CS 725/825 - Information Visualization
Spring 2019: Wednesdays, 9:30am-12:15pm, Dragas 1102

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CS725 @ GitLab

Paper Presentations


Paper Presentation

Give a 10-minute presentation on an academic paper from the IEEE Information Visualization (InfoVis) or Visual Analytics (VAST) conference. These are top-tier conferences in the information visualization and visual analytics fields. (For an overview of IEEE VIS, which includes InfoVis and VAST, see the VIS website.)


Paper selection will be done through GitLab. See presentations.md under the class-docs project for more information. This is also where the presentation schedule will be available.

You may send me a draft of your slides for early feedback. The draft is due by Monday at 8am the week you are presenting. I will not be able to look at drafts sent after that time.

Before class time on the day of your presentation, you must submit your slides via Blackboard (see the "Other Submissions" section). I will download the submitted slides onto the classroom computer.

Online Students: You will present via video. You can either choose to do this live via WebEx or submit a recording. If you do a recording, record yourself as you would give the presentation in class (not sitting at a desk, not just a head-shot, not reading from a script). If possible, your slides should also be in view. You might want to investigate WebEx for this as it can record from both your screen and a camera. If you use something other than WebEx, post the video on youtube, vimeo, etc. Before class time on the day of your scheduled presentation, submit both your slides and a link to the recording (don't try to attach the actual video file) on Blackboard.


The goal of the presentation is to teach us about the paper. To do this, you must be able to identify and understand the main points of the paper and present them in a clear manner.

Important: This is a 10-minute presentation, so there is not enough time to go into the details and present all parts of the paper. So, it is important that you identify the main points of the paper before you begin crafting your slides. If you have not read many academic papers, then S. Keshav's How to Read a Paper will be very helpful. Just be aware that it is harder to create a good 10-minute presentation than a good 20-minute presentation. Don't wait until the last minute to start preparing this.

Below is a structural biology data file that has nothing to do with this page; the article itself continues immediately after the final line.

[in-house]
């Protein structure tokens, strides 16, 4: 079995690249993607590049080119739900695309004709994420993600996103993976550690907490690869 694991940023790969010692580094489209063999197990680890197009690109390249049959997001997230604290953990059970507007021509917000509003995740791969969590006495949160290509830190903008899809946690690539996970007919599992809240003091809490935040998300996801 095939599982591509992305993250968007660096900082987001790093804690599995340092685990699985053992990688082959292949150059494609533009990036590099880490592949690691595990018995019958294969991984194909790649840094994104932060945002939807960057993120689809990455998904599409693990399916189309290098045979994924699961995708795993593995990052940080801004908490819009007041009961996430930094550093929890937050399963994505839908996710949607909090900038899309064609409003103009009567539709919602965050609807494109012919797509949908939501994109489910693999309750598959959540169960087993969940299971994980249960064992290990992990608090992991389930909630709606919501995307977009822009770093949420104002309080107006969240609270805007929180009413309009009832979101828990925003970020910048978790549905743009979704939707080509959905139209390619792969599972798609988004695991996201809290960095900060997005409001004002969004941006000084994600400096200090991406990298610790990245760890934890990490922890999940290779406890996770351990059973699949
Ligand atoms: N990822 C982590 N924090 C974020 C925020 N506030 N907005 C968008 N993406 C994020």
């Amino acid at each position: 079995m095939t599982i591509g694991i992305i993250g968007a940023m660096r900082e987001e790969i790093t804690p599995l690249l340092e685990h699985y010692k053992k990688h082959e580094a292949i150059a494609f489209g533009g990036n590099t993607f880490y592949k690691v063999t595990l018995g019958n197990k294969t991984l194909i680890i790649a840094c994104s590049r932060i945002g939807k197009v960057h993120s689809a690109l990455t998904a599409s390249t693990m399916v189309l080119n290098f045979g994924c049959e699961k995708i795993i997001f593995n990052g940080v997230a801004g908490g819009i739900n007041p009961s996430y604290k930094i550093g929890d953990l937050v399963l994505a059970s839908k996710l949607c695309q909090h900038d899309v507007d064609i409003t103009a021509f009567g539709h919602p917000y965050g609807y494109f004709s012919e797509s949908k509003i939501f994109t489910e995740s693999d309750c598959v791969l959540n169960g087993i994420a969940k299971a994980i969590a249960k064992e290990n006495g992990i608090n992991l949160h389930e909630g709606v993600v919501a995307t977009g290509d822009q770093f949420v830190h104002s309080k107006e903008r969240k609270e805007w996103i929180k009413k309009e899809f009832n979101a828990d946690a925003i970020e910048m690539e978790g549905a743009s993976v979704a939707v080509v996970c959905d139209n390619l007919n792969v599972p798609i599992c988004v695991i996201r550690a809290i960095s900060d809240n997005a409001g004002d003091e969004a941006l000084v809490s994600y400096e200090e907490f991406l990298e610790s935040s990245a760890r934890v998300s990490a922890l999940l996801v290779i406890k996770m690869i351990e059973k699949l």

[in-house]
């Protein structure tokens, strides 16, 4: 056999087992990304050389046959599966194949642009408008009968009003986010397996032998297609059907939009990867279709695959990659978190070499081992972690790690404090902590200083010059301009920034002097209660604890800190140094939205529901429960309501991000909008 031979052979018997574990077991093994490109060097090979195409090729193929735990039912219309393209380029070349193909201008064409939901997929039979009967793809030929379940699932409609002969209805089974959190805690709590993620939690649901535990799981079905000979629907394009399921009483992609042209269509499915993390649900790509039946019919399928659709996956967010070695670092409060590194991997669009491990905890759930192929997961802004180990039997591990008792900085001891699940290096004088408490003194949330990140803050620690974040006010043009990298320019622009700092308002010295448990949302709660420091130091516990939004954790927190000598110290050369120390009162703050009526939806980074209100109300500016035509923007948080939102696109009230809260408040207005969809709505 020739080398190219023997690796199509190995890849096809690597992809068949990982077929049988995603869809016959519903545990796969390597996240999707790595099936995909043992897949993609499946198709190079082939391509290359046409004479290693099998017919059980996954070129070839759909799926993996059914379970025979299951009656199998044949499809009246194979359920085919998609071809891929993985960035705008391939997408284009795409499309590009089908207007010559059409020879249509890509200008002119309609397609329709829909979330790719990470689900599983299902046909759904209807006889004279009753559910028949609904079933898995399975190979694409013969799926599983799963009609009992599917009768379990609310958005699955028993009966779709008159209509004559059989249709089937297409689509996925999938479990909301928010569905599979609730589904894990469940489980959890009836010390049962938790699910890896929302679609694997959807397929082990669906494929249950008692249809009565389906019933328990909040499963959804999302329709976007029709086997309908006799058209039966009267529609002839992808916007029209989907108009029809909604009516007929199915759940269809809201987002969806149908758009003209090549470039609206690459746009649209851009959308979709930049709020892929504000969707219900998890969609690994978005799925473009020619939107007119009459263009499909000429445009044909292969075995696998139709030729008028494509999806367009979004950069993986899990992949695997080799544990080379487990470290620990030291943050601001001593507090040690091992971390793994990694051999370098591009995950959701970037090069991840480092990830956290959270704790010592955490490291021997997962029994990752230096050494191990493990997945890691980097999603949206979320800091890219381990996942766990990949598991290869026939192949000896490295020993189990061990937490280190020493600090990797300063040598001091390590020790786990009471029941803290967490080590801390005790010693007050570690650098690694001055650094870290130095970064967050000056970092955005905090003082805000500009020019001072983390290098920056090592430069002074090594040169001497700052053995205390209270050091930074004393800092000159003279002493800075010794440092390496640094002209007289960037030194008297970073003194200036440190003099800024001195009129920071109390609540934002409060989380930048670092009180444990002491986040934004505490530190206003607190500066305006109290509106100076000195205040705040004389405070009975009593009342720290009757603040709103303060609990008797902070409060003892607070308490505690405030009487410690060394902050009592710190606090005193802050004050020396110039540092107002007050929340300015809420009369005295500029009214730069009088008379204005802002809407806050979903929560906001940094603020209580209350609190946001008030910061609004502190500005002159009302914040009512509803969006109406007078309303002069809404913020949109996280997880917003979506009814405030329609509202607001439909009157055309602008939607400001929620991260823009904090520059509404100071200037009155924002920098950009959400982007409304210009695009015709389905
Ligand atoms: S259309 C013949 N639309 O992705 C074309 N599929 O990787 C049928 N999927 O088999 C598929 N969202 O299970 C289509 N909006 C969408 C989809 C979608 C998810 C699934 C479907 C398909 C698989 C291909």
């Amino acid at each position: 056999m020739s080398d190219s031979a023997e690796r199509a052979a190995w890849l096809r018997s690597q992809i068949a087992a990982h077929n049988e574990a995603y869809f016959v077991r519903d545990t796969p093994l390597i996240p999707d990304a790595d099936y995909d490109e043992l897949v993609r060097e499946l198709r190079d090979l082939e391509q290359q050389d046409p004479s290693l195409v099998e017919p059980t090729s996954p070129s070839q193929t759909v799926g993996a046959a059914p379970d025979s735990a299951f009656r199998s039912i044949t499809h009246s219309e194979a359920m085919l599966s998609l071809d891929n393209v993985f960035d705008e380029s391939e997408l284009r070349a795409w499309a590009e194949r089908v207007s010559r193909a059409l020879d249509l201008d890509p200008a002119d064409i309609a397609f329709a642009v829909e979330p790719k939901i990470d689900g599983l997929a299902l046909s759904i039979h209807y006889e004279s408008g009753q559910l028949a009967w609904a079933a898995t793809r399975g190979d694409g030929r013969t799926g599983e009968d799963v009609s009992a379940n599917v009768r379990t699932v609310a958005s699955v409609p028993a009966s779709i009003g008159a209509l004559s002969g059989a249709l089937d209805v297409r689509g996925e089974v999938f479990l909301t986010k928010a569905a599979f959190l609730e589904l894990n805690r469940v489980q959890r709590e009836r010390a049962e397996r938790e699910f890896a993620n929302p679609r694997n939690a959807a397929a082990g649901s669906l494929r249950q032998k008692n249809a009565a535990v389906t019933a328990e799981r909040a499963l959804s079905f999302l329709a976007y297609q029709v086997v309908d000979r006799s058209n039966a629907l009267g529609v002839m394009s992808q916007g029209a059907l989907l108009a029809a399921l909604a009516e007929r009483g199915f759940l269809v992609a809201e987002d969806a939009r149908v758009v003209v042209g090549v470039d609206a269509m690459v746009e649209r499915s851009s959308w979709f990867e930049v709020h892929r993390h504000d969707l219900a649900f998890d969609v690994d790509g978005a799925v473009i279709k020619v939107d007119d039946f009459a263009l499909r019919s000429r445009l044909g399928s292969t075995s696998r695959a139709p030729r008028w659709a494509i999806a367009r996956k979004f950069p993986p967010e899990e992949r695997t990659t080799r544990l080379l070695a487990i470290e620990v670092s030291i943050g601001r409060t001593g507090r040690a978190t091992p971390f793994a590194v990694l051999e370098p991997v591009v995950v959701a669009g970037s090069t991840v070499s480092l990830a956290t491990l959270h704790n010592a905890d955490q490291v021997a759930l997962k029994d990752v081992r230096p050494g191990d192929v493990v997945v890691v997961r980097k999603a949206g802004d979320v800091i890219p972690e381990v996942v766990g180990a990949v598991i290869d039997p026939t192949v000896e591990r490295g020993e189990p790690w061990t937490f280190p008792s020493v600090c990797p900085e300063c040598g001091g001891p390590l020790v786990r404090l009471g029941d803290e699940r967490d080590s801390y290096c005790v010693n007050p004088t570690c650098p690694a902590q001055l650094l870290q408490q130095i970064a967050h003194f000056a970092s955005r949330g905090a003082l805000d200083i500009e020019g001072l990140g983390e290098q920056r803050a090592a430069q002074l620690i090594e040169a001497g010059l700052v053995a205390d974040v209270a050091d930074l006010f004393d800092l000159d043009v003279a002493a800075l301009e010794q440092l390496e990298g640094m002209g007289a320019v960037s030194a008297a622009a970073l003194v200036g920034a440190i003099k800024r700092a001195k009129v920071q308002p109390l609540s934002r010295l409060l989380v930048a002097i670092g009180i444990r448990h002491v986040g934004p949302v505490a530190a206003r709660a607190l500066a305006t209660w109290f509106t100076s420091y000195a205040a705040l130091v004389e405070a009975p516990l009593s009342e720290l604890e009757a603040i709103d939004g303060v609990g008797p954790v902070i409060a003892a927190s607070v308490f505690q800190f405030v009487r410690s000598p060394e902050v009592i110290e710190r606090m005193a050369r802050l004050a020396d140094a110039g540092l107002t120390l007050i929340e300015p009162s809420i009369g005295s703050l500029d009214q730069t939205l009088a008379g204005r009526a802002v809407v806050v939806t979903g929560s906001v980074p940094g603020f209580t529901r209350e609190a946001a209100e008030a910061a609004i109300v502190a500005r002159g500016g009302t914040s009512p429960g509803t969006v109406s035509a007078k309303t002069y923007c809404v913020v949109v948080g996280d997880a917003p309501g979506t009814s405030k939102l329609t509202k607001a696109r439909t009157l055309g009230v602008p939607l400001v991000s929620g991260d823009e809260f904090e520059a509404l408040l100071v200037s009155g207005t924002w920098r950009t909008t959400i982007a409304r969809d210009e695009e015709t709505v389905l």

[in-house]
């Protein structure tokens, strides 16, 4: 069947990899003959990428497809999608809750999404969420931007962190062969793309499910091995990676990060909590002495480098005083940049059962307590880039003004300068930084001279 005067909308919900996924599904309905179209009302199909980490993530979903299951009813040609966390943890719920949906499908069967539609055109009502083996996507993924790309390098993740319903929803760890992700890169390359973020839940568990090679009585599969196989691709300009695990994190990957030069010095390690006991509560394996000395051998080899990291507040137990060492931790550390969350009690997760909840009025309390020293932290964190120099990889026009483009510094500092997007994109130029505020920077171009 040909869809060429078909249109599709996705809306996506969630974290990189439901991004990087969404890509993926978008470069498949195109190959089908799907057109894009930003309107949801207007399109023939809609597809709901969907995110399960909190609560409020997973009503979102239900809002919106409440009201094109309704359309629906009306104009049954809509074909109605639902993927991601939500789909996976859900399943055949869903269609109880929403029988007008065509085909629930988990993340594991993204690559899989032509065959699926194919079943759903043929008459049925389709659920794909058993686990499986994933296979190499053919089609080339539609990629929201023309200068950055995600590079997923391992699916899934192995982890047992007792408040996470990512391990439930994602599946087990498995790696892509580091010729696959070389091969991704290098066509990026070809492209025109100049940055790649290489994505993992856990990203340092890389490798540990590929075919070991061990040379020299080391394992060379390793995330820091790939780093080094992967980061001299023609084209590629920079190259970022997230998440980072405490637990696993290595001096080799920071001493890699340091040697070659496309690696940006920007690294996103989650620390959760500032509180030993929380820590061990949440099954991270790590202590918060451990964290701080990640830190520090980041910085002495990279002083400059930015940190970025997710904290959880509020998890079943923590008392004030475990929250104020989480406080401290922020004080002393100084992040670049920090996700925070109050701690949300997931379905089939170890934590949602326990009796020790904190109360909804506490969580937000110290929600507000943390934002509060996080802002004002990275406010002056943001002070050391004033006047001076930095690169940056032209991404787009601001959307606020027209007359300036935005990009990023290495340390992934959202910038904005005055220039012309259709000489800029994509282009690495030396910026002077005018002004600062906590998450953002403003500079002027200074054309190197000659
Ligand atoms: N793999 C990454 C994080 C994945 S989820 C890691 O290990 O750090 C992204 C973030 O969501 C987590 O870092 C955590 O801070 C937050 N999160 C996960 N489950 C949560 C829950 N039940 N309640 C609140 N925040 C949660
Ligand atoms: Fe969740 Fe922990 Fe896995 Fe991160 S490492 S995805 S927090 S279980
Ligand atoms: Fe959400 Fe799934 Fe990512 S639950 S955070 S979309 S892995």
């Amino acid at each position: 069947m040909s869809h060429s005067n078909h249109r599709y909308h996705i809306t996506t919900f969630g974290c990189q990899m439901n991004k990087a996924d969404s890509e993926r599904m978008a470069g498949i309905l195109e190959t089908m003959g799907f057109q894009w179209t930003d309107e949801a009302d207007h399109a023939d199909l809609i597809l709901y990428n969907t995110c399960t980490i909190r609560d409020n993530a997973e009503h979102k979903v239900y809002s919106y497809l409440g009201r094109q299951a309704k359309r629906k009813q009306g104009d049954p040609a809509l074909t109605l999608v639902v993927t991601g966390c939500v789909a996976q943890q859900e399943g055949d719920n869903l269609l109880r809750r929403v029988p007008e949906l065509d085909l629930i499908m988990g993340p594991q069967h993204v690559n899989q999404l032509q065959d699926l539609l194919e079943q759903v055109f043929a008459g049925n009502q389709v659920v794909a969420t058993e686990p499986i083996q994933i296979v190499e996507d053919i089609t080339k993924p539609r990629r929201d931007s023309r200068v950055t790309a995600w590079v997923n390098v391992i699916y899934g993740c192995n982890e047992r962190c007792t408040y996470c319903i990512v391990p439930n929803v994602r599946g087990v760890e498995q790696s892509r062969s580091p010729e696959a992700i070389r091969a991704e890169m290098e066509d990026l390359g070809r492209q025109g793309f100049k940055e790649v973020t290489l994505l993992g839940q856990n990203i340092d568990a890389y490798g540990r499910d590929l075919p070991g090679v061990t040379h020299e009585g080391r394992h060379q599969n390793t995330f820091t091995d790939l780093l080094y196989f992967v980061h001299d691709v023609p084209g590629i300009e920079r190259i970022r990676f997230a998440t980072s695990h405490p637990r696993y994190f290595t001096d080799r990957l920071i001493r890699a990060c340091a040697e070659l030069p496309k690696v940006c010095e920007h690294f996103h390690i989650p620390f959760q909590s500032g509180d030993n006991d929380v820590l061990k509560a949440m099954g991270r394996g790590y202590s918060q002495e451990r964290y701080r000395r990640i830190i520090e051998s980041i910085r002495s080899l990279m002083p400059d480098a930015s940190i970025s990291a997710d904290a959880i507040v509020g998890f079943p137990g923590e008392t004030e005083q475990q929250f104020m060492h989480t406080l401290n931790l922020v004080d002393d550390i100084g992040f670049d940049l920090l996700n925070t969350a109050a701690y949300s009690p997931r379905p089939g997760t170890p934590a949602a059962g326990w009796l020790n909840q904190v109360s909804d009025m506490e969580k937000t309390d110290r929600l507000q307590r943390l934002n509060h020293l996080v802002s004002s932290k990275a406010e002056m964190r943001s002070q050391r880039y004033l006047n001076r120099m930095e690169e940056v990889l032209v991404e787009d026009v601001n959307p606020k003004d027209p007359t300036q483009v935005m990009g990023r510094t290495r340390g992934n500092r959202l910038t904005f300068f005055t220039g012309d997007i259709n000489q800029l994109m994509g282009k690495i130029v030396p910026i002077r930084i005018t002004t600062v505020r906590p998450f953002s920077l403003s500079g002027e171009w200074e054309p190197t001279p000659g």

If the paper is about something that is not familiar to you, you may need to do some outside research on the topic. Odds are, if the topic is unfamiliar to you, it is also unfamiliar to your classmates. You should include enough background information in your presentation so that everyone can understand the main points of the paper.

Here are some questions that you should answer in your presentation:

  • What is the motivation, or the problem that the authors are addressing?
  • What is the authors' approach?
  • Was there an evaluation? If so, describe it briefly. What were the results?
  • What are the contributions of the work?
  • What are the 3-5 main points that the authors want readers to remember from their paper?

Some papers may have an associated 30-second video (for example, see the list from InfoVis 2013). These might be good to incorporate into your presentation, especially if the paper is describing an interactive system. (Do not show a video just because one exists -- it must be helpful for the presentation.) With only 10 minutes for your entire presentation, I would not advise you to show a longer demo.


This assignment is worth 20% of your final grade. The main portions of the grade are further explained below. See the Presentation Grading Rubric for details.


Your goal is to teach the class about the contributions and main points of the paper. You should also be prepared to answer some basic questions about the paper.